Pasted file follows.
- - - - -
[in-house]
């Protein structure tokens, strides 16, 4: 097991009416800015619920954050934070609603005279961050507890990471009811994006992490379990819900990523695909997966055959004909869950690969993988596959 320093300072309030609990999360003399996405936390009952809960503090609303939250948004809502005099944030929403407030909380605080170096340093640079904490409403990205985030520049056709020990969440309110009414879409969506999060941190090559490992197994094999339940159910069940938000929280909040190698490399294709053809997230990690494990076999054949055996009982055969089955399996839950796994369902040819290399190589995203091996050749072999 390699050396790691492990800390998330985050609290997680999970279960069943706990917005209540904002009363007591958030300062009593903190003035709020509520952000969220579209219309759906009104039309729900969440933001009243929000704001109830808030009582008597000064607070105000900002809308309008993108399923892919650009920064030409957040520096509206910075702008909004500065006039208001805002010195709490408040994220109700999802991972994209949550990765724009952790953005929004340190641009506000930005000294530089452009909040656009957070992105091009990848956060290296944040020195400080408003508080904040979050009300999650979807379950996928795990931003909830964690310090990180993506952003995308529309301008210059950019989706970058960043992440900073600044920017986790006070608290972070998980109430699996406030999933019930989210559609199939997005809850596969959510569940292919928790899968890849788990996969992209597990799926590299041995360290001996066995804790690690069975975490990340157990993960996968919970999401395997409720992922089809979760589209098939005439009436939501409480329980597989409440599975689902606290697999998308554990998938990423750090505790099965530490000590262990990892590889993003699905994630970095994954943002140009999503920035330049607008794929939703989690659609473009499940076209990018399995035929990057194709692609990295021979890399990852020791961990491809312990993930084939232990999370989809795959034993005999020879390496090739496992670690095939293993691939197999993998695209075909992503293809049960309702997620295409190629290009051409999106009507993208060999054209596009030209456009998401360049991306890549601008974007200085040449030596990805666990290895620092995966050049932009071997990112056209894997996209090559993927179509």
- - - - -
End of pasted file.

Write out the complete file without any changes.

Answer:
[in-house]
């Protein structure tokens, strides 16, 4: 097991009416800015619920954050934070609603005279961050507890990471009811994006992490379990819900990523695909997966055959004909869950690969993988596959 320093300072309030609990999360003399996405936390009952809960503090609303939250948004809502005099944030929403407030909380605080170096340093640079904490409403990205985030520049056709020990969440309110009414879409969506999060941190090559490992197994094999339940159910069940938000929280909040190698490399294709053809997230990690494990076999054949055996009982055969089955399996839950796994369902040819290399190589995203091996050749072999 390699050396790691492990800390998330985050609290997680999970279960069943706990917005209540904002009363007591958030300062009593903190003035709020509520952000969220579209219309759906009104039309729900969440933001009243929000704001109830808030009582008597000064607070105000900002809308309008993108399923892919650009920064030409957040520096509206910075702008909004500065006039208001805002010195709490408040994220109700999802991972994209949550990765724009952790953005929004340190641009506000930005000294530089452009909040656009957070992105091009990848956060290296944040020195400080408003508080904040979050009300999650979807379950996928795990931003909830964690310090990180993506952003995308529309301008210059950019989706970058960043992440900073600044920017986790006070608290972070998980109430699996406030999933019930989210559609199939997005809850596969959510569940292919928790899968890849788990996969992209597990799926590299041995360290001996066995804790690690069975975490990340157990993960996968919970999401395997409720992922089809979760589209098939005439009436939501409480329980597989409440599975689902606290697999998308554990998938990423750090505790099965530490000590262990990892590889993003699905994630970095994954943002140009999503920035330049607008794929939703989690659609473009499940076209990018399995035929990057194709692609990295021979890399990852020791961990491809312990993930084939232990999370989809795959034993005999020879390496090739496992670690095939293993691939197999993998695209075909992503293809049960309702997620295409190629290009051409999106009507993208060999054209596009030209456009998401360049991306890549601008974007200085040449030596990805666990290895620092995966050049932009071997990112056209894997996209090559993927179509």